}
        } );
        layout.register( "optionsButton", optionsButton );

        // register the button "hall of fame"
        TextButton hallOfFameButton = new TextButton( "Hall of Fame", skin );
        hallOfFameButton.setClickListener( new ClickListener() {
            @Override
            public void click(
                Actor actor,
                float x,
                float y )
            {
                game.setScreen( game.getHallOfFameScreen() );
            }
        } );
        layout.register( "hallOfFameButton", hallOfFameButton );

        // finally, parse the layout descriptor
        layout.parse( Gdx.files.internal( "layout-descriptors/menu-screen.txt" ).readString() );
    }
}
And that's it! All mathematical calculations are gone. I also set the listeners to the buttons, so that they move the player to other screens. Note that I'm just adding the table to the stage. The other actors are registered on the table's layout, using the same IDs contained in the layout descriptor.

Conclusion

In this post we saw how to implement a screen layout separating the presentation (layout descriptor) from the controller (MenuScreen) code using TableLayout. Now we can easily read it and modify it when necessary. It took us some effort to learn a new component, but this effort will certainly pay off as we create and maintain the other screens. I didn't detail the Skin object we used because it's not so important at this moment, and I would need an entire post for it. This is the tag on Subversion for this post. Thanks!

52 comments:

  1. I'm new to Android and this just excellent! Thanks so much for sharing.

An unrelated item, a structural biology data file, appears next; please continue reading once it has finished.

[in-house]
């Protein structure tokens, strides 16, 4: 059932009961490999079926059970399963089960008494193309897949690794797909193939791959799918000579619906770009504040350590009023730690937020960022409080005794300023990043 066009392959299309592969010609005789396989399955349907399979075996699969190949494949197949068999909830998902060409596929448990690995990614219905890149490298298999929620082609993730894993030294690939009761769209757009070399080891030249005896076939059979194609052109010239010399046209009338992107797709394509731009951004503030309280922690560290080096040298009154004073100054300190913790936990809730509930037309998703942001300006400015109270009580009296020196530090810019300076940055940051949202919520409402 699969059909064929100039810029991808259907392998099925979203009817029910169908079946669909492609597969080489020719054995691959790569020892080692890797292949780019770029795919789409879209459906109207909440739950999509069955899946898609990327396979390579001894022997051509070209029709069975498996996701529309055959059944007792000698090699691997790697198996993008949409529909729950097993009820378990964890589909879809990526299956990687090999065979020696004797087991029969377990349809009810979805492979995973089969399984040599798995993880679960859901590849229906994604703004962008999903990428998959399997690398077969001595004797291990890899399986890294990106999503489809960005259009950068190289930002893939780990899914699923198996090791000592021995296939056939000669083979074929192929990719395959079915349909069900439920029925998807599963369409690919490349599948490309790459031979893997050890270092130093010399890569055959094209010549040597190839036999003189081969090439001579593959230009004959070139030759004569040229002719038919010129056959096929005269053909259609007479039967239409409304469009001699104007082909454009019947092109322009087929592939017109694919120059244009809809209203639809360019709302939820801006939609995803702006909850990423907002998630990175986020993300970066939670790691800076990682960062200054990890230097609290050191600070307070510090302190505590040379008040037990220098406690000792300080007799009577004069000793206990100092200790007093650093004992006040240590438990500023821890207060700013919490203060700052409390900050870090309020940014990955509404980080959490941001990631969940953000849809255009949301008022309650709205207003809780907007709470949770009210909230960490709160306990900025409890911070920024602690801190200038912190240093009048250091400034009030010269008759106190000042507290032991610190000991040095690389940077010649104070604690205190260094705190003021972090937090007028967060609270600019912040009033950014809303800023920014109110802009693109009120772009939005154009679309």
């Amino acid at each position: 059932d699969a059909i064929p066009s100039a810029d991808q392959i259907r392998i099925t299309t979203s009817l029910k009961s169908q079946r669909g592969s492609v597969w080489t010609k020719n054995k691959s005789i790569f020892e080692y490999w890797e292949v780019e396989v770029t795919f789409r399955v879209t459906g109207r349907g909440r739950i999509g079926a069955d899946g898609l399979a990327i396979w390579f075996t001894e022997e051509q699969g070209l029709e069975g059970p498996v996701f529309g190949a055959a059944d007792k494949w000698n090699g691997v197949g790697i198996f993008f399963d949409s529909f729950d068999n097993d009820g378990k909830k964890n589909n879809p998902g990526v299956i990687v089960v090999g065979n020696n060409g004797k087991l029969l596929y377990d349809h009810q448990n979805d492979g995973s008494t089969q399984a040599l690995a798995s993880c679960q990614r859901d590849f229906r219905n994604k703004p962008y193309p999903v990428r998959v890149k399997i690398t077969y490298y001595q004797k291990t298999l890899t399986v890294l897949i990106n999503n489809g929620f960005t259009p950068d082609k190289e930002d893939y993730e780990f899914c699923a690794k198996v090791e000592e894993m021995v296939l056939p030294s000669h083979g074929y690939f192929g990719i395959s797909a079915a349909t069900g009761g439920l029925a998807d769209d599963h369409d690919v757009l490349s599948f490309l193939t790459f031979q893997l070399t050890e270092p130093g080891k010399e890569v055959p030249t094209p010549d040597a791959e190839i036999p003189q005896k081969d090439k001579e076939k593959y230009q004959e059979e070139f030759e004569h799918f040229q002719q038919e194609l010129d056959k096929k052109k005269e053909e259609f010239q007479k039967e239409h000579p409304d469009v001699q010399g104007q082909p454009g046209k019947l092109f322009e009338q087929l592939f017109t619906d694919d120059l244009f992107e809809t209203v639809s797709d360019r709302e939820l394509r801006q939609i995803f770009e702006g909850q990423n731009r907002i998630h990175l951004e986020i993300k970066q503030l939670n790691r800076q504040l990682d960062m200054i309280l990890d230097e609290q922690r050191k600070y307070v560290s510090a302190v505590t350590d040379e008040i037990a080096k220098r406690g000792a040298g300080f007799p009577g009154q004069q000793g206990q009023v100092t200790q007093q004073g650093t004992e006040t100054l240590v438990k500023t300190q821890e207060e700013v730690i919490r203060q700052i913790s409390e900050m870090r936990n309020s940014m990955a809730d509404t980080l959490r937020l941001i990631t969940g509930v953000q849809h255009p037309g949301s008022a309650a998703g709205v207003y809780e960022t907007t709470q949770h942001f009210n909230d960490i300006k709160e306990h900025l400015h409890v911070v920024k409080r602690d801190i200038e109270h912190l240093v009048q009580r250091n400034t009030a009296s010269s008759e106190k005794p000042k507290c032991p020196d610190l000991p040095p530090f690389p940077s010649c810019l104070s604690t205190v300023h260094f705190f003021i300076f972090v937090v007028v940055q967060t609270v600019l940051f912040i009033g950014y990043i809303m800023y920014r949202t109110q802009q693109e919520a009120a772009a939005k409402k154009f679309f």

ReplyDelete
  2. Very nice. Your articles help.

    ReplyDelete
  3. I was using tablelayout in a project of mine which is different than this articles menu screen. but a problem I had was creating the actors inside the resize method which kept duplicating actors. So i created the actors inside the create(or show) method then in the resize method I reassign width and height to table, then redid the layout (e.g. layout.reset, register all the actors, then parse the layout)

    ReplyDelete
  4. That's true. Like create, resize is an initialization method and executing it repeatedly is not desired. I believe that's because of a design bug in libgdx. In order to avoid this problem, I do two things:

    1) When setting the initial screen in the Tyrian class, I do it inside the resize method after super.resize() completed.
    2) In the resize method of AbstractScreen, I call "stage.clear()", removing any actors on the stage.

    But your solution is more elegant. Thanks for the contribution!

    ReplyDelete
  5. Thank you very much! I am working hard on this, I was performing a similar, window based ui's but this is really interesting, I will try it out!

    ReplyDelete
  6. Has the bug with the resize being called twice been fixed? Because the resize method is not being called twice anymore.

    Also, are you part of the LibGDX project?

    ReplyDelete
    Replies
    1. Yeah, it has been fixed. Check out the introduction on post #5. I used the above suggestion from xryz. And no, I'm have no connection with the libgdx project. ;)

      Delete
  7. :@ Do we have to use table layout? can we not pass in texture and render the damn button

    ReplyDelete
    Replies
    1. Using TableLayout is completely optional. The advantage of using it, is that positioning your elements on the screen gets easier. It's also possible to use a custom skin to show beautiful UI widgets.

      Delete
  8. Love the tutorial, it's very helpful on a lot of points. Looking over your skin file, I went and expanded the image to explain what pieces are used where, and better understand what the components are called. Feel free to use the image if you like, but this helped me get a better understanding of the skin terminology.

    Expanded Skin Atlas

    ReplyDelete
    Replies
    1. The Skin feature of libgdx is somewhat complicated. It lacks documentation, so we have to end up understanding the code. :(
      I thought of writing about it, but I read somewhere that the guys of libgdx will refactor this feature (alongside with the scene2d package), so let's wait and see!
      Thanks for reading!